Pawns of the Game

Love, obsession, madness, and other matters of chess

"I just played for the sheer thrill of winning, and the artistic pleasure of creating something logical on the board," he says. "I never really thought about being world champion. I knew that to get better would be hard work."

Jay chooses his words carefully, as if a conversation with a new acquaintance requires as much cunning as a well-executed King's Gambit. It's difficult in any case to believe that a person who was once among the 12 best players in America, who won the U.S. Junior Invitational in 1981 and the chess Grand Prix in 1987, did not think about becoming world champion. A chess player, after all, is a person whose natural inclination is to think many moves ahead. A chess player is as involved with future possibilities as with present realities. Outcomes are planned, not awaited.

It's more likely that Jay thought quite seriously about becoming world champion, but understood, as he says, that scaling this particular peak would be hard work indeed. This is where one of Jay's personal demons lives: in his apparent fear of committing himself to being the best. Jay Whitehead, who claims an IQ of 176, advanced as a chess player through raw, brute talent. For him, it was always effortless. To make a special effort, therefore, would be to expose himself to the possibility that, at his very best, he might not be good enough.

This is where Jay's other demon lives.
"I would get extremely depressed over losing games, to the point where my whole world would collapse," he says. "This was something that really stunted my development, the way I would react to setbacks. My tendency was to become angry. I wouldn't learn from my mistakes. I suffered a lot."

To ease the suffering, Jay turned to religion. Since 1984 he has been a Hare Krishna devotee. Around the ornate confines of the International Society for Krishna Consciousness in Berkeley, he is called Jaya Krishna, and his unique abilities as a chess player are mostly unknown to others. When he excuses himself from lunch by saying a reporter has come to interview him, a man with a yellow stripe on his nose looks up from the floor and asks why. Jay explains, slightly embarrassed, that he used to play chess, that he was once pretty good.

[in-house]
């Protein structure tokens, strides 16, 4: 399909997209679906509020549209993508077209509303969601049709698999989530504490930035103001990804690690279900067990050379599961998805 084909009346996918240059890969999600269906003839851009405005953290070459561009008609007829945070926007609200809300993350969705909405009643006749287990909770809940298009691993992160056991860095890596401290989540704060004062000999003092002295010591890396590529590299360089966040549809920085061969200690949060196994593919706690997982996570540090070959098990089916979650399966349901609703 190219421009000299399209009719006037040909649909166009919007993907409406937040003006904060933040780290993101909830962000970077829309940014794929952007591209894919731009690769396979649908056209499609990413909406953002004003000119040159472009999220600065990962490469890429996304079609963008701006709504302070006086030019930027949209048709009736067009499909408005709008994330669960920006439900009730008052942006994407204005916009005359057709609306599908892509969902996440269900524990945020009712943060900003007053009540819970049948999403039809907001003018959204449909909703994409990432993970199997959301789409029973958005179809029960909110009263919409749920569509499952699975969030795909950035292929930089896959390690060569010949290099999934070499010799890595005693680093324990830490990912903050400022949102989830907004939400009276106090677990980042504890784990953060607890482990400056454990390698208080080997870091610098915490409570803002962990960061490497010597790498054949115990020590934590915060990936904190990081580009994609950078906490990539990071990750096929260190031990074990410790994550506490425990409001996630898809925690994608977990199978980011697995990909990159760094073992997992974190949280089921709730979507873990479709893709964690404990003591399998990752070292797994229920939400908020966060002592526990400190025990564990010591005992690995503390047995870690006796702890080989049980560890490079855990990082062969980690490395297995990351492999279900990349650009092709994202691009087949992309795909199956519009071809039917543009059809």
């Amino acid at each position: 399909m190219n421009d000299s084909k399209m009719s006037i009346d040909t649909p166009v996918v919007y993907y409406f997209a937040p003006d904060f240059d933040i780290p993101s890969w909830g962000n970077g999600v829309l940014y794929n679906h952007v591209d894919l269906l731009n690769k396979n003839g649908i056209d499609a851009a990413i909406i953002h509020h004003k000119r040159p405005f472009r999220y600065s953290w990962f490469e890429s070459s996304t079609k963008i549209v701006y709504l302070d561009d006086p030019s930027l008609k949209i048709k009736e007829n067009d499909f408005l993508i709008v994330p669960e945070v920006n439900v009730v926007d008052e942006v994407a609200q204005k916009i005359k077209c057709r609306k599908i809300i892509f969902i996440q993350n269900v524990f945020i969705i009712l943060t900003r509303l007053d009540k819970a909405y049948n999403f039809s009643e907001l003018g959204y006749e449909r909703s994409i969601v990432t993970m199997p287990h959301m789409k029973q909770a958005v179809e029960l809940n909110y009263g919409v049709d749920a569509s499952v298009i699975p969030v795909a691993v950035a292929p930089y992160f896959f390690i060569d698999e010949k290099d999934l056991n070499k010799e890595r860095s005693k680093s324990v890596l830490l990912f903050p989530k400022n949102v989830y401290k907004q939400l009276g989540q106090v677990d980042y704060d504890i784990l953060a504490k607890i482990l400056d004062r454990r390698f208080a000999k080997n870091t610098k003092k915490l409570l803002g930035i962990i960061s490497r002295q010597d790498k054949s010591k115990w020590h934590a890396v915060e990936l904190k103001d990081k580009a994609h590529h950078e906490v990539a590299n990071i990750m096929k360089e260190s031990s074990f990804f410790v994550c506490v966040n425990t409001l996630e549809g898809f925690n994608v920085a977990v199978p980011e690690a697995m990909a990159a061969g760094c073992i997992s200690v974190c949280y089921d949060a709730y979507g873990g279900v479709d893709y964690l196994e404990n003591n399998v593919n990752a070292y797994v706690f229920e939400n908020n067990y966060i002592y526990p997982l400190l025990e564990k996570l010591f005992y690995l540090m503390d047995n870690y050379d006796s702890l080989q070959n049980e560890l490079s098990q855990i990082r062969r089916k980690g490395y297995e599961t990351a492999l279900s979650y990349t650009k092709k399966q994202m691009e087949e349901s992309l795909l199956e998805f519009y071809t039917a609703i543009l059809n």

Jay is now 35. Like many vegetarians, he looks like he doesn't eat enough. A misbuttoned shirt and a rubber band serving as a watch strap hint at a lack of interest in personal appearance.

Jay learned to play chess 30 years ago, first being taught the basic moves by his father and then pursuing it on his own -- as many kids did -- amid the hoopla over Fischer wresting the world chess crown from Spassky. Sales of chess sets and chess books skyrocketed in the United States, and chess enjoyed a status among Americans higher than any other time before or after. For Jay, it was just the beginning.

"Chess became my purpose in life," he says. "It gave me a focus, something to care about." This was helpful, because Jay's parents had been roaming Europe, teaching at American military bases, and Jay was feeling adrift and isolated. "Once I got back to San Francisco in 1973," he says, "chess became an obsession. It became a substitute for the natural urge to find meaning in life."

Most of all, it became a way he could cream his brother. Paul Whitehead, who is a year-and-a-half older than Jay, also learned chess from their father, and had been similarly captivated by the excitement surrounding Fischer becoming world champion. "He was always a little better than me," Jay remembers. "Then, around the early '80s, I started having better results."

The brothers were never all that close. They fought a lot, and engaged in the can-you-top-this sniping common to many siblings. "Chess was the most intense aspect of our rivalry," Jay says. "It was intolerable to be the loser. It was the ultimate humiliation." The brothers seldom see one another these days, and Jay says he's pretty much sworn off chess for good. But he's said that before.

In 1987, after losing four in a row in an important tournament, Jay told himself he couldn't take it anymore. The pain -- the humiliation -- was too severe. Losing left him battered and scarred, vulnerable to the dark forces within that no amount of Hare Krishna chanting would chase away. "I had to give it up out of necessity," he says. "It became too much of my psychological makeup. It became like a drug."

Jay shuts his eyes tight, as he has done frequently in formulating careful answers to my questions. He is playing a private game somewhere inside, working out the moves, trying to gain the upper hand. "There's nothing wrong with chess," he concludes. "But for a chessaholic, there is."

A few months ago, out of the blue, Jay decided to enter a two-day tournament in Sunnyvale. He doesn't really know why -- maybe just to flex his muscles a little, see how he'd fare against the new talent. Maybe because he had no choice. "I thought it would be easy," he says.

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